Ten Pine Creek neighborhood residents took their protest over property assessments to old Town Hall on Tuesday.

"We think the Board of Selectmen should step up and defend what's going on for these taxpayers," said Eric Sundman, a Representative Town Meeting member from District 1 who lives on French Street. Sundman said he's paying $300 more a year in taxes than a neighbor who he said owns a larger piece of property.

The protest continues the crusade against their property assessments set in 2010 that residents of the waterfront neighborhood launched at the May 23 session of the Representative Town Meeting.

Property owners unhappy with their assessments following the townwide revaluation had two opportunities to get them adjusted -- in informal meetings with Municipal Valuation Service, the firm that conducted the revaluation, and then in formal hearings before the Board of Assessment Appeals. Anyone unhappy with the assessment after the board's hearing, however, would have to file suit in Superior Court, which many of the Pine Creek neighbors have done.

"Our taxes were about $12,600," said Pine Creek Avenue resident Christine Anderson. "Now they're just short of $23,000. That was in one year, and there were no changes to the property."

She said the Board of Assessment Appeals denied her appeal, but did lower the assessment of a neighbor's property, whose house she said is newer and more expensive.

"Next year, if we're successful (with the court appeals) there is going to be such a shortfall" in the town's budget, Anderson said.

Pine Creek Avenue resident Joan Fortuna, who owns two parcels -- one where her house stands and the other with a garage -- said she will end up paying an extra $8,000 to $10,000 in taxes because of the revaluation. "I'm already paying $21,000," she said. Fortuna said a private appraisal she commissioned came up with a home value that was $500,000 less than the town's.

Fortuna's four-bedroom, two-and-a-half bath home at 38 Pine Creek Ave., which is waterfront property, has an appraised value of $1.9 million and an assessed value of $1.3 million.

"And the senior tax relief in this town is a joke," Fortuna said. "They don't offer anything." Other communities, she said, freeze a homeowner's taxes once they become senior citizens but Fairfield, she said, does not.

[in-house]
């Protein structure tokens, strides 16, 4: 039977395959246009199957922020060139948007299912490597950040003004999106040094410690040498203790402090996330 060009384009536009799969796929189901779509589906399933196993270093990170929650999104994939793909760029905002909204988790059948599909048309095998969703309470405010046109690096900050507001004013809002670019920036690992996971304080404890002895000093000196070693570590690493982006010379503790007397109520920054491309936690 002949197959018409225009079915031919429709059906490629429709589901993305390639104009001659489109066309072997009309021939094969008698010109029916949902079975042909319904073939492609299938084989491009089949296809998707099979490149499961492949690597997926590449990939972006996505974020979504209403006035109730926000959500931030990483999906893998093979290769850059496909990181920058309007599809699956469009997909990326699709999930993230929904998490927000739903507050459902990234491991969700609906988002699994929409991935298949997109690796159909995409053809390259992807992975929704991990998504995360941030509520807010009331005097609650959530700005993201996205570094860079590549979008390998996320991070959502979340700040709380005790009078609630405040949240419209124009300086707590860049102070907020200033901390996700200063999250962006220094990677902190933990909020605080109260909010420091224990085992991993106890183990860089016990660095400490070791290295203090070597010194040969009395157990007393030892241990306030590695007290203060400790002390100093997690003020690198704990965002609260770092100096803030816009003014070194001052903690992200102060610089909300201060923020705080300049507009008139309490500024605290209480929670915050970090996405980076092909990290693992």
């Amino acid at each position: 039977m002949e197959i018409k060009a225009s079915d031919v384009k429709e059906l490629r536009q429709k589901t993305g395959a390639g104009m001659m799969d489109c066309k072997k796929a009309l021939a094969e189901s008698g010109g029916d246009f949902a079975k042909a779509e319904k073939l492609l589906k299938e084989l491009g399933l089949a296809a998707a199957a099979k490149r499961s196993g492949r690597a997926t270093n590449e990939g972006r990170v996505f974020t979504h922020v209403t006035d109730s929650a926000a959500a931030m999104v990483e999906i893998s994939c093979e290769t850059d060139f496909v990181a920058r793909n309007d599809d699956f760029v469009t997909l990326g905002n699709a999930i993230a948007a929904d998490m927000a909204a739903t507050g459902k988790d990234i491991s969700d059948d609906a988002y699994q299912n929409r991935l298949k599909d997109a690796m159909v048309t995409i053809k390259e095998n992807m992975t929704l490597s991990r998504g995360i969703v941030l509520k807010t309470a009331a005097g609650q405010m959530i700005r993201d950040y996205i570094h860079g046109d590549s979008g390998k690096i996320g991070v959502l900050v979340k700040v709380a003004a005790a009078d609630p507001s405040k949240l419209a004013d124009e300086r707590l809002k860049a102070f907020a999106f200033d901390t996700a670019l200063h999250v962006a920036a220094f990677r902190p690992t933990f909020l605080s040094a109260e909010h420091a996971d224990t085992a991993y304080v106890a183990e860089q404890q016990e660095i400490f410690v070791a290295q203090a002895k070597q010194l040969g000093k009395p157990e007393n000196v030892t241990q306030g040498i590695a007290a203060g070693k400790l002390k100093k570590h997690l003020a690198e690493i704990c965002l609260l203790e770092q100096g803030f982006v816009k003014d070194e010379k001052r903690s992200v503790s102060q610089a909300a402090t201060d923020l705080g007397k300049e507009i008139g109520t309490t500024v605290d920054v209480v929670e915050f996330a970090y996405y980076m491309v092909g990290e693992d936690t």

Fortuna also owns a one-quarter interest in a two-family home on Kenwood Avenue with Robert and James Fortuna. The address for Robert and James Fortuna is also listed as 38 Pine Creek Ave. in the assessment records, and they are also recorded as owners of a condominium at 85 Forest Ave. and a two-family home at 75 Forest Ave.

There are several senior tax relief programs available in Fairfield, including a 5-year tax freeze, a tax credit or a tax-deferral program.

The Pine Creek neighbors have also questioned the hiring of Municipal Valuation Servic, headed by William Gaffney, a former employee in the Fairfield Assessor's office.

Assessor Thomas Browne Jr., who declined to comment on the individual assessments because many of them have court appeals pending, said a request for proposals for a firm to conduct the revaluation was issued and three companies, including Gaffney's, responded. Browne said he recused himself from the vote that selected the bidder because Gaffney worked with him from 1979 to 1991.

"We went through the proper channels," Browne said, and added municipal appraisers must be certified by the state Office of Policy and Management.

All municipal appraisers, he said, create models that are used to determine appraisals. It is not, Browne said, done exactly the same way that an appraisal for a mortgage refinancing is done.

"Everyone in town was treated the same way," Browne said. "It just happened that some went up and some went down."

"I love my house, but this is crazy," said Joyce Pierz. "The water is beautiful but so is Greenfield Hill, I used to live there. But they didn't go up 50 percent. Their taxes went down, by the way."